You're sitting in traffic on a highway system planned in the early fifties, likely with an engine basically designed in the late 19th century. You're running the A/C, generally with the news and/or a favorite station playing via broadcast or satellite subscription. That audio book takes too much concentration, although you do try to use this increasingly increasing time period for the gaining of knowledge or insight, perhaps in aid of that college course reading list you never quite got through, or in lieu of such attendance, what with the cost of tuition and, well, children.
Your thoughts—when not on a to do list or the children you and/or your siblings may have—drift through your brain, maybe beyond it, to what it's all about, that phrase from a forgotten film 'Alfie', with that cool busy actor Michael Caine from the 60's who still pops up in all sorts of films with Vin Diesel and all those Batmen, and more.
You even remember some of the lyrics to the theme song: "What's it all about, Alfie?
Is it just for the moment we live?
What's it all about when you sort it out, Alfie?
Are we meant to take more than we give
Or are we meant to be kind?
And if only fools are kind, Alfie
Then I guess it is wise to be cruel
And if life belongs only to the strong, Alfie
What will you lend on an old golden rule?
As sure as I believe there's a heaven above, Alfie
I know there's something much more,
Something even non-believers can believe in..."
You just got cut off by that car with what must be an illegal muffler, the driver a possible Mad Max wannabe, better let it go.
You still believe in living beyond the moment, although you're always hearing how it's good to 'be in the moment'. Which always wrinkles your brow, furrowed enough what with, well, you know; 'to be', is it just a kind of self-delivered ultimatum to and by your Hamlet neurons, or a truly deep matter you and most of your friends don't get around to thinking over?
You're not dogmatically religious, no, but you wonder about 'being' in the Darwinian, human sense---the questions college didn't and/or couldn't answer: who are we, why do we exist in an apparently hostile universe?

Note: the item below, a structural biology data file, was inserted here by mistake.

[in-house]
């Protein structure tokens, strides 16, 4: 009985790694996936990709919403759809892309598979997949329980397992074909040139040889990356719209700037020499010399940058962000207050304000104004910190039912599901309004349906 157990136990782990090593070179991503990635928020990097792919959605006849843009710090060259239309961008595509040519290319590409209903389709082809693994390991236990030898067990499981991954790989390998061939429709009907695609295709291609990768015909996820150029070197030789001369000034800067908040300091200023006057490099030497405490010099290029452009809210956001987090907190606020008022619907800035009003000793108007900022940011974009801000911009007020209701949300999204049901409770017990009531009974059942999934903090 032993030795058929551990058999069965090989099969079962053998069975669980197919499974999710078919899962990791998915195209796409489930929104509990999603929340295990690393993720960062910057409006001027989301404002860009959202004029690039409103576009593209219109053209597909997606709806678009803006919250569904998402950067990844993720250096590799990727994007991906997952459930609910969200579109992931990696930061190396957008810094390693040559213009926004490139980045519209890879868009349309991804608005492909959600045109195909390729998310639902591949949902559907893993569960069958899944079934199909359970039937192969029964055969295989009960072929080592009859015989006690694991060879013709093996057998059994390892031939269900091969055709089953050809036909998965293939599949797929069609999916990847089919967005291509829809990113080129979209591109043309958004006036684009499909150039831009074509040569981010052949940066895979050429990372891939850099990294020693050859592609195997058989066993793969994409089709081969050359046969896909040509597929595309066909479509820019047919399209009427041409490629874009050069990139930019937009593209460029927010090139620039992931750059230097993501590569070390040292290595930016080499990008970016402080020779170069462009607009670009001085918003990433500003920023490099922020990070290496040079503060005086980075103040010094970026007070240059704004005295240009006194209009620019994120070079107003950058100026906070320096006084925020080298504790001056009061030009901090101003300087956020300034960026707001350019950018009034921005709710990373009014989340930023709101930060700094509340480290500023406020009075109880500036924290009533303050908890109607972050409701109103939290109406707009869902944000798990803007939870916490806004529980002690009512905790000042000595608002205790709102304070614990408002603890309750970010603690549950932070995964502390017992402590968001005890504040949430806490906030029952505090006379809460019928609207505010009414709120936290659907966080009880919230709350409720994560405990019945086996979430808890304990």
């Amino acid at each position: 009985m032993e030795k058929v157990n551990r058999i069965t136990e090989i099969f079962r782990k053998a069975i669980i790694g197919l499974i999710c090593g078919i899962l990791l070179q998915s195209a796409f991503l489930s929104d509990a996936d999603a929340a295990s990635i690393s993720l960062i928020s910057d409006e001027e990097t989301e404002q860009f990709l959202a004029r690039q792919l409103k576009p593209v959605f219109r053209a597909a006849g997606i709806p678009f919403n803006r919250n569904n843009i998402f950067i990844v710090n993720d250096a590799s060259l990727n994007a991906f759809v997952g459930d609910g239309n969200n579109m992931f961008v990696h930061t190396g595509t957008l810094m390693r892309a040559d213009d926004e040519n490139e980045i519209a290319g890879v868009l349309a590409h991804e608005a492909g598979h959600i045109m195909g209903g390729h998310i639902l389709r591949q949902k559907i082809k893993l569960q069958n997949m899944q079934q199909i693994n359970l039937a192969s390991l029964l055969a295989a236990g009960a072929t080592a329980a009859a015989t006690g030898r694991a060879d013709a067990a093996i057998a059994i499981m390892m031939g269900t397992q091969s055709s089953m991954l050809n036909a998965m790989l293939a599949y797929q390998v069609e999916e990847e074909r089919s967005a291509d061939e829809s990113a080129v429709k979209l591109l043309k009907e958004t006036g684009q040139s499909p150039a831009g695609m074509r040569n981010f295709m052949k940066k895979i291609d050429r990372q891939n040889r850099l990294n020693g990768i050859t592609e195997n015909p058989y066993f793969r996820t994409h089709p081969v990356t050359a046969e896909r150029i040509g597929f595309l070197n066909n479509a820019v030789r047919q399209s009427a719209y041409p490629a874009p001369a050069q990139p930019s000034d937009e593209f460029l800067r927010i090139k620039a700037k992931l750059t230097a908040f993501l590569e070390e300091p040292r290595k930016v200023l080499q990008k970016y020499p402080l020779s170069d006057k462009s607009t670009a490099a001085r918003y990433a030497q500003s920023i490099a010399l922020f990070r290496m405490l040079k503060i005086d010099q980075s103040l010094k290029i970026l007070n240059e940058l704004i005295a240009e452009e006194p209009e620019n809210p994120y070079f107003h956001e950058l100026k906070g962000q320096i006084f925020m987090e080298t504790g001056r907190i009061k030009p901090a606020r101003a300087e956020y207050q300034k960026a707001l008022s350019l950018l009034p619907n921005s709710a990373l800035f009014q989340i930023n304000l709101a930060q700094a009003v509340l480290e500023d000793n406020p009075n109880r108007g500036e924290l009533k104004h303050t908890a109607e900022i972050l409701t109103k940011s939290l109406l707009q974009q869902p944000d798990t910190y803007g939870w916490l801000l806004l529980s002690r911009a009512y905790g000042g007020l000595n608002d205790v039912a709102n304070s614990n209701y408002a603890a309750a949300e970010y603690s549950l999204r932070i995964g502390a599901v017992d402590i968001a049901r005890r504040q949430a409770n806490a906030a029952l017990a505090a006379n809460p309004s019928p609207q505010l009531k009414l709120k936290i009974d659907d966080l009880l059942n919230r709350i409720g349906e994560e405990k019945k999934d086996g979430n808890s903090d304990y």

There's another Mad Max, 'Universal' bumper sticker picturing some new thrill...of the moment.
It's not as if science has those answers, except when it comes to telling you that we're overpopulated, the oceans are full of plastic, and the ice caps are in meltdown. They're still inconvenient truths, but you think of that small committee you sat on for something or another, how agreement was so hard.
You think of that show, the one they had at Universal Studios, T2, with the Terminator. And that line from the sequel—the best sequel, really, in your opinion in film, where sequels are usually flops—'it's in your nature to destroy yourselves'.
Then how is it that the pet food business is so huge? Every other advert you suffer through on almost any screen: 'pure this', 'nutritional that'--- you realize it's fundamental, that people somehow become 'humane' when it comes to their pets. Smiling at the thought that maybe it's because they don't speak, you see a bumper sticker: 'Humane Society'.
Don't miss the exit, how could you, it's backed up.
That means we're capable of it, being...being that is humane. That reading you did, somewhere, about how this guy, this German philosopher, Schoepenhauer, you think, was the big pessimist—even he couldn't reconcile strangers saving drowning strangers.
Time to terminate this inner monologue, maybe lucky enough to have been with you, the reader, of course, then it'd be a dialogue, kind of, you kind...humane enough to have been silent except inside your cabeza. Six years of Spanish, tada.
Anyway, Terminator or that other Germanic dude—we need to choose how we see our 'nature': only human, or only humane. Even if you're not named Alfie.